Led by Richard Earl of Salisbury the Yorkists in the north mobilised an army and headed south to meet the Duke of York at Ludlow. Salisbury was intercepted by a Lancastrian army led by Lord Audley at Blore Heath in Shropshire. The Lancastrians were the first to attack. Their first and second cavalry charges were repulsed and when the Lancastrian foot soldiers were also repulsed they turned and fled. In the battle Audley was killed and although two of Salisbury's sons were captured they were quickly released. The Yorkists had won this battle.

Episode: Wars of the Roses  
 Oct 12  Battle of Ludford Bridge
 The Earl of Warwick with a force from Calais reached Ludlow and the combined army of the Yorkists attacked the King's army at Ludford Bridge near Ludlow. The men from Calais refused to fight their king and a weak Yorkist army was defeated. Richard Duke of York and his younger son escaped and fled to Ireland while Salisbury, Warwick and Edward of March (later Edward IV) fled to Calais.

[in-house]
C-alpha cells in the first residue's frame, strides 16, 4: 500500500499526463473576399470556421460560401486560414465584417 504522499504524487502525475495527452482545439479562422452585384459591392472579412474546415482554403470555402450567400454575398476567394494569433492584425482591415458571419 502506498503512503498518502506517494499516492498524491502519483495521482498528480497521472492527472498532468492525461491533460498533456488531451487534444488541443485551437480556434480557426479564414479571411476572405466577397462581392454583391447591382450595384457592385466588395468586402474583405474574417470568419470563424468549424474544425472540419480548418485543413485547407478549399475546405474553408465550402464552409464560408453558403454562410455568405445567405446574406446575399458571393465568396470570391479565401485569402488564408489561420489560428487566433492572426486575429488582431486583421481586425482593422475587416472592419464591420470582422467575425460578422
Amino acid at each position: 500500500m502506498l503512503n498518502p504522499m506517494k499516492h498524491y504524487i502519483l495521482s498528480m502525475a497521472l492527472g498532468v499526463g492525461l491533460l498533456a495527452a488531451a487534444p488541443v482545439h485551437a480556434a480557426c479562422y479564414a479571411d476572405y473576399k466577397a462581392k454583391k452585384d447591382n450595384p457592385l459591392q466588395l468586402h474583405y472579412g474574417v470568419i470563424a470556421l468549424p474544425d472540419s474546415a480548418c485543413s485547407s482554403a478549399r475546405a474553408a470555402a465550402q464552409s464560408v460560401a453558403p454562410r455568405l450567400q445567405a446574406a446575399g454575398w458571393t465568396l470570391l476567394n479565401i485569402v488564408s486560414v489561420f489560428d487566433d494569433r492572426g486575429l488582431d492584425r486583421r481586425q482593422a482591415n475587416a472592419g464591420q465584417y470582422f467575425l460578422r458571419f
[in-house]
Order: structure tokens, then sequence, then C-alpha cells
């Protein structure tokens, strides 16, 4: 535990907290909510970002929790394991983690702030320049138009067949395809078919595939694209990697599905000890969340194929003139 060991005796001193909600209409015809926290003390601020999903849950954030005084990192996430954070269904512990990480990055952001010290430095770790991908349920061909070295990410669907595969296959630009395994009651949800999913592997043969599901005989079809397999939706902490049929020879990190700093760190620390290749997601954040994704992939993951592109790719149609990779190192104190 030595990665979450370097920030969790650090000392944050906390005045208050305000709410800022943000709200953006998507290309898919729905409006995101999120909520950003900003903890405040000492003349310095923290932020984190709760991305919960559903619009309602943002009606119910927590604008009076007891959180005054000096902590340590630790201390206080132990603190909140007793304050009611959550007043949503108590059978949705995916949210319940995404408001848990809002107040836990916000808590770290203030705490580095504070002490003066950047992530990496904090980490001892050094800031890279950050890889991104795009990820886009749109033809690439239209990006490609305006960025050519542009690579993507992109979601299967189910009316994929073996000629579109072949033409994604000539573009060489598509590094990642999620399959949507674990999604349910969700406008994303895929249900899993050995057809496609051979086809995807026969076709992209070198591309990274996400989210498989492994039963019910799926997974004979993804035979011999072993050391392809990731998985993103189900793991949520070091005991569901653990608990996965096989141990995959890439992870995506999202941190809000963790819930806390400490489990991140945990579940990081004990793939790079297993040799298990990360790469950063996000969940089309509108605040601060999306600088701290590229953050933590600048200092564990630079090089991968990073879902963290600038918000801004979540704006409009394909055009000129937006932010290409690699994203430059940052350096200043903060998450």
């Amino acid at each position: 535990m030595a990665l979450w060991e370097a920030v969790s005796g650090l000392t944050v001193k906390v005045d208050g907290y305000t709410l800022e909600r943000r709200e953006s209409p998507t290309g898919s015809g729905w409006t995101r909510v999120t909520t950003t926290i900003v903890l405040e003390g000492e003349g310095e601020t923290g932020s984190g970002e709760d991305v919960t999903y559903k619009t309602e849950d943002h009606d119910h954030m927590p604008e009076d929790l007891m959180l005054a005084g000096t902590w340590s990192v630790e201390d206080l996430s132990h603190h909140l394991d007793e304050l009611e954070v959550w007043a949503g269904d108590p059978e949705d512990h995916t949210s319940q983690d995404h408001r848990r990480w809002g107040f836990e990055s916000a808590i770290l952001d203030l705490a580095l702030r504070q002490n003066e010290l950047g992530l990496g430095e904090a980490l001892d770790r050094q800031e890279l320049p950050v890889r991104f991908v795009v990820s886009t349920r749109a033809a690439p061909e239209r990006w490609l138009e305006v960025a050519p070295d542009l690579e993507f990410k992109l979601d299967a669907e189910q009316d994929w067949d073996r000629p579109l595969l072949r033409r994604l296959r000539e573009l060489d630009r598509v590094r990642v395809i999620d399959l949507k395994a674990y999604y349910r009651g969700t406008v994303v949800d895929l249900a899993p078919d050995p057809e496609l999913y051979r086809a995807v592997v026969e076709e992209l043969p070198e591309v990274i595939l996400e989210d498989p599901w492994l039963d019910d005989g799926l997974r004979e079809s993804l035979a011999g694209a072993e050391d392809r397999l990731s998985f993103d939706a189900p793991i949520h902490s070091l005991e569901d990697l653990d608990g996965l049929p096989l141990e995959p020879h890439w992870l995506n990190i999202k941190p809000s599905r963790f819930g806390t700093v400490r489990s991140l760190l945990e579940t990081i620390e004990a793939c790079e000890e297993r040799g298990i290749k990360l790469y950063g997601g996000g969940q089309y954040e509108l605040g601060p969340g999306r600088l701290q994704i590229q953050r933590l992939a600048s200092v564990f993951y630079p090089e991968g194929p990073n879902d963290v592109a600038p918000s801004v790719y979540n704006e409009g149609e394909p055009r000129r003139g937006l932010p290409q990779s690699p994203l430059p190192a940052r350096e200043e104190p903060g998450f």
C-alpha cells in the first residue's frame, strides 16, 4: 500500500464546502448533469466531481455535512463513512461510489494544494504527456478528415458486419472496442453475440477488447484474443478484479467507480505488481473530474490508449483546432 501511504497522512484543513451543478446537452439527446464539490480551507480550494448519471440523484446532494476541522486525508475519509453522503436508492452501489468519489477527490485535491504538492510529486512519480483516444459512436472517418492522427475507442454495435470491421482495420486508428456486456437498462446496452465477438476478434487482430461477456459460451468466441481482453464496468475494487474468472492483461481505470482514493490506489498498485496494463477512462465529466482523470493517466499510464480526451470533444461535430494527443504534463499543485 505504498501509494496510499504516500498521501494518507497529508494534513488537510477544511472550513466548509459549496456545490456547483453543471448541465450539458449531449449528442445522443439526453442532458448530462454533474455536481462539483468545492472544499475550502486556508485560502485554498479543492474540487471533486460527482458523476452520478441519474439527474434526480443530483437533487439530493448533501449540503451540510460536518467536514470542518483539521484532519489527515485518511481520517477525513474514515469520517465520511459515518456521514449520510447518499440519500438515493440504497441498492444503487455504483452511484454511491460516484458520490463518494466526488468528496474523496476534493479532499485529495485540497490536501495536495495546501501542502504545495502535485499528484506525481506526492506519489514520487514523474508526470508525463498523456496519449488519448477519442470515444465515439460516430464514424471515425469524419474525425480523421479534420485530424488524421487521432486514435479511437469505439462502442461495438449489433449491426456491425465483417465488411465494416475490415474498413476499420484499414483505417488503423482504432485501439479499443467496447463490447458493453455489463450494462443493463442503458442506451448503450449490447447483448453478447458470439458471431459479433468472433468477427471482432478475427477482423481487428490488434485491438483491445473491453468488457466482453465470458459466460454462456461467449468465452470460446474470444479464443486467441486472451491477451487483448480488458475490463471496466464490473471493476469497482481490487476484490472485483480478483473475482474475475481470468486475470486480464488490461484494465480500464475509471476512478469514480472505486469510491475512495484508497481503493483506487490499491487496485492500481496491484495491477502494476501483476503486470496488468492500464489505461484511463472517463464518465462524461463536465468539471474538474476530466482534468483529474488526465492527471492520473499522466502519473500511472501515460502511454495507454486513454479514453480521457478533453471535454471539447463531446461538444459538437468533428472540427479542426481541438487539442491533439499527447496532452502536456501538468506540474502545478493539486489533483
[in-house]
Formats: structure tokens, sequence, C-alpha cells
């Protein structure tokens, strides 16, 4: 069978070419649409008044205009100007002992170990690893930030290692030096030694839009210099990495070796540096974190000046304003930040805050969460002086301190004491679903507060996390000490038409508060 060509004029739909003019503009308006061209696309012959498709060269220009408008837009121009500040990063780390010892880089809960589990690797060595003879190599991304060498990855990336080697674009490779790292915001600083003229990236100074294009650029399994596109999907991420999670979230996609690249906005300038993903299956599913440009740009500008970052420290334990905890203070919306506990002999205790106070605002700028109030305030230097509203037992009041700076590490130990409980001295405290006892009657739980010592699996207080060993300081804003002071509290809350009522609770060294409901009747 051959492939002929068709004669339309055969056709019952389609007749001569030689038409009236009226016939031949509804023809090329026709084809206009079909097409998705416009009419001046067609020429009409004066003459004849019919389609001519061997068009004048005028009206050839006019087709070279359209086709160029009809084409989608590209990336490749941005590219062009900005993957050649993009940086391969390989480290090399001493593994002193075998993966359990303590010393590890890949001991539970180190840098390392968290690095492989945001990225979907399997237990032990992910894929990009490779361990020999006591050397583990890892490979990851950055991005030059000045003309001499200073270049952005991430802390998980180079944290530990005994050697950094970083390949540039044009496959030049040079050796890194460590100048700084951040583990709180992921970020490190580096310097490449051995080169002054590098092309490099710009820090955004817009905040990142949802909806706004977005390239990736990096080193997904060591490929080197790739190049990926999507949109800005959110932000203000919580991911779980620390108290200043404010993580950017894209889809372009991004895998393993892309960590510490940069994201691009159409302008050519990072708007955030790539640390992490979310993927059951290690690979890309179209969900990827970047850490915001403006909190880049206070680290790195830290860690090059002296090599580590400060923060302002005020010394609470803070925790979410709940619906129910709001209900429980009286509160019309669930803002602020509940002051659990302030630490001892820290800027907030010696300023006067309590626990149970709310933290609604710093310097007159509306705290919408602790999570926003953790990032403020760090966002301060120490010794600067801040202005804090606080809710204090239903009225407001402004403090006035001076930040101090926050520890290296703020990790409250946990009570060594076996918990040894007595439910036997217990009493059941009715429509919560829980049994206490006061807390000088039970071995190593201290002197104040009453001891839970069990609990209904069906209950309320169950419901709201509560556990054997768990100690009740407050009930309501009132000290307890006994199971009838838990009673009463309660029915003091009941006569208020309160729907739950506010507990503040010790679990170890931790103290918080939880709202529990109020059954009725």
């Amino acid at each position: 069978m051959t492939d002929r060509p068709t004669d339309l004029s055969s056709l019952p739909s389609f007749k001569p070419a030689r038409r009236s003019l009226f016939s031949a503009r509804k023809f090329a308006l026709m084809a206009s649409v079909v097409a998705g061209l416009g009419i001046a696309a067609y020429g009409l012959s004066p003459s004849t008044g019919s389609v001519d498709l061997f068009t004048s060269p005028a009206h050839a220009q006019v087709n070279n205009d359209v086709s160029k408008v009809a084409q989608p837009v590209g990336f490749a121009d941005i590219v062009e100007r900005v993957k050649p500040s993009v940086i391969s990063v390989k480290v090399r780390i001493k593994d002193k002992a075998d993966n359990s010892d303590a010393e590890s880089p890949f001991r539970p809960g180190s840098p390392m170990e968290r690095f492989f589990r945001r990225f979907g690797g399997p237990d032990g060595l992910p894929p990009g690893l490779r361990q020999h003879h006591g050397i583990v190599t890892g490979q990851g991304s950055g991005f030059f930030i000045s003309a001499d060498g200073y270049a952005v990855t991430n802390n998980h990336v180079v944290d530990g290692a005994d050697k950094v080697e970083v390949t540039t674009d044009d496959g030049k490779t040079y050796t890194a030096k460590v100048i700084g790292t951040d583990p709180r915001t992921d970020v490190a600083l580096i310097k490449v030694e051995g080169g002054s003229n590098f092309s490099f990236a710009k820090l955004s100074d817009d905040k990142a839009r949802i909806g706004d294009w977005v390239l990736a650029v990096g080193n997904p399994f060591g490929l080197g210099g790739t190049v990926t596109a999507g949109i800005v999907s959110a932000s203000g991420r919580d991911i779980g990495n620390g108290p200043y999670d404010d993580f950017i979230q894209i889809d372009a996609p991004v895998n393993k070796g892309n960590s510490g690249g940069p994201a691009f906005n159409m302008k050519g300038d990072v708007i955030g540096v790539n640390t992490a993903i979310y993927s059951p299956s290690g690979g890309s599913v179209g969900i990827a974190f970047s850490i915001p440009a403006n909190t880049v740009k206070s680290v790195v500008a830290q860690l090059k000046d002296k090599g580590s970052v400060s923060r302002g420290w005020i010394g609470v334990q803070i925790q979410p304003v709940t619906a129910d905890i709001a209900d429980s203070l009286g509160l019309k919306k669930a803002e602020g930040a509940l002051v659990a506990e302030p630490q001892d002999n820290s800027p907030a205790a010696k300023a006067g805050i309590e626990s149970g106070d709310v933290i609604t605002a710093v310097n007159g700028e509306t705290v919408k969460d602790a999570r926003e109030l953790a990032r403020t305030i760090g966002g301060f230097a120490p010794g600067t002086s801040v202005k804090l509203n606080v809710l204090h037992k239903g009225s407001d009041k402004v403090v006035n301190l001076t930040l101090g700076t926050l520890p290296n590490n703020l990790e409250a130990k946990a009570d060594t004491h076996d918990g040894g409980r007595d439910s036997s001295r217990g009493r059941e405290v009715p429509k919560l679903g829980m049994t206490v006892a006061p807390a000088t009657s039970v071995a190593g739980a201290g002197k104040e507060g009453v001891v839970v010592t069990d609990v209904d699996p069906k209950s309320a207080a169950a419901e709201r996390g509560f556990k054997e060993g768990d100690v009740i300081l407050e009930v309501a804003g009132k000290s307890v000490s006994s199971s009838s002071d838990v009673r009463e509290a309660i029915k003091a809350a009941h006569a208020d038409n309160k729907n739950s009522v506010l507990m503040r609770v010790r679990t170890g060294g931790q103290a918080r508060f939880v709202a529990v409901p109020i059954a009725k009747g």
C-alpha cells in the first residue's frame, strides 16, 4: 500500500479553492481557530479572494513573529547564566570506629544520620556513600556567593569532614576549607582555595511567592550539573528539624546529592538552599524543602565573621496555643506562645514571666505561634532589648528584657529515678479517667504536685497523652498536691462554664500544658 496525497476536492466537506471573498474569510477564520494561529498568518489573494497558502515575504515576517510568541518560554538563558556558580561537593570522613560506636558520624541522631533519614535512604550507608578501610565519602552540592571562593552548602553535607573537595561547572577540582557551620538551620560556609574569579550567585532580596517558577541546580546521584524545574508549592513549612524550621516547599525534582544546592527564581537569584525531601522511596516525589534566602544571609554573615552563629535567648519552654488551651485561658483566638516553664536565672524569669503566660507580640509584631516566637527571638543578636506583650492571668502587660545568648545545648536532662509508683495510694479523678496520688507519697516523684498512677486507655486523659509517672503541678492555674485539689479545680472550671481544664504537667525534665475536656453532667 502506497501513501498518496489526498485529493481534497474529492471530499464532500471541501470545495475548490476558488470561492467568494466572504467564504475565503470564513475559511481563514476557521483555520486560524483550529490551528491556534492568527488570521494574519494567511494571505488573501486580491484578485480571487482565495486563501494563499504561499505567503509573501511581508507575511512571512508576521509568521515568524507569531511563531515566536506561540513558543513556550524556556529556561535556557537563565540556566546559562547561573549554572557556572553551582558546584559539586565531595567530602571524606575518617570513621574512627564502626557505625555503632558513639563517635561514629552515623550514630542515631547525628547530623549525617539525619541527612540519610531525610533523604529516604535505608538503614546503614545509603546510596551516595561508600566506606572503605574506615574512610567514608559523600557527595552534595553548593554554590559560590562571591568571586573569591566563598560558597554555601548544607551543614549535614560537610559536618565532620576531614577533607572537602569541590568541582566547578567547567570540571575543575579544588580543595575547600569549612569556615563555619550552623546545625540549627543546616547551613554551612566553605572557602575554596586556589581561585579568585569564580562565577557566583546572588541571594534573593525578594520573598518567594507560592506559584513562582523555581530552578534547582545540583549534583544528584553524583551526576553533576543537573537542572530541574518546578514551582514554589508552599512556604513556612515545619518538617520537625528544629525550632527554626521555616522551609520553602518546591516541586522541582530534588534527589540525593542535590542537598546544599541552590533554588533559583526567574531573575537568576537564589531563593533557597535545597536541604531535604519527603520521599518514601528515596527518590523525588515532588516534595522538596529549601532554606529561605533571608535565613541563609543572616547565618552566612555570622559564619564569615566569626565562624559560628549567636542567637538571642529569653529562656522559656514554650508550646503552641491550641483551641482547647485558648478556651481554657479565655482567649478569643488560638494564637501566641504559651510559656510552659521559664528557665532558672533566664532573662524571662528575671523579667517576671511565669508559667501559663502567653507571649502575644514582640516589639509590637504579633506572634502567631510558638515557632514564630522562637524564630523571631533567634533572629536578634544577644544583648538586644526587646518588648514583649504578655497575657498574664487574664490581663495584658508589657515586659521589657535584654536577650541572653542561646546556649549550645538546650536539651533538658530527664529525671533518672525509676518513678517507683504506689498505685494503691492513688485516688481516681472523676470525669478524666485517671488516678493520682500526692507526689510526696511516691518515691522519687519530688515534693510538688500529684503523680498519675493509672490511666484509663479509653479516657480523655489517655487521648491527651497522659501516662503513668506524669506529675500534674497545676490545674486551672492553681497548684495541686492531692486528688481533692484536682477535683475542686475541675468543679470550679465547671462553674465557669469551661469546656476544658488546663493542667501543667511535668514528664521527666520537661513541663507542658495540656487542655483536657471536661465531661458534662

Episode: Wars of the Roses  
1472 - 1483 Ludlow home for the two princes
 The young Prince of Wales and his brother lived at Ludlow Castle. 
1483 Apr 29  Woodvilles escort Edward V
 The 4th of May had been set as the coronation date for Edward V, the new king. The Woodvilles wanted Edward crowned as soon as possible and they wanted Richard's role as Protector changed so that he didn't command so much power. The Woodvilles were concerned that with the death of Edward IV who had been their protector, old rivalries would resurface and their grip on power may fail. The King was at Ludlow and the Woodvilles escorted him to London via Northampton where it was agreed that they should meet Richard, the Duke of Gloucester. When Richard reached Northampton, he discovered that the Woodvilles had already left and were at Stony Stratford. 
Early Modern Period (1500-1800)
1502 Jan  Prince Arthur moves to Ludlow
 Prince Arthur took up his position as governor of the Welsh Marches and moved to Ludlow Castle. He was accompanied by his wife Catherine of Aragon.

Episode: Henry VIII and his Six Wives  
 Apr  Prince Arthur dies
 Prince Arthur fell ill at Ludlow with consumption, an illness that he seems to have suffered from a lot during his life. The illness was severe and he died.

Episode: Henry VIII and his Six Wives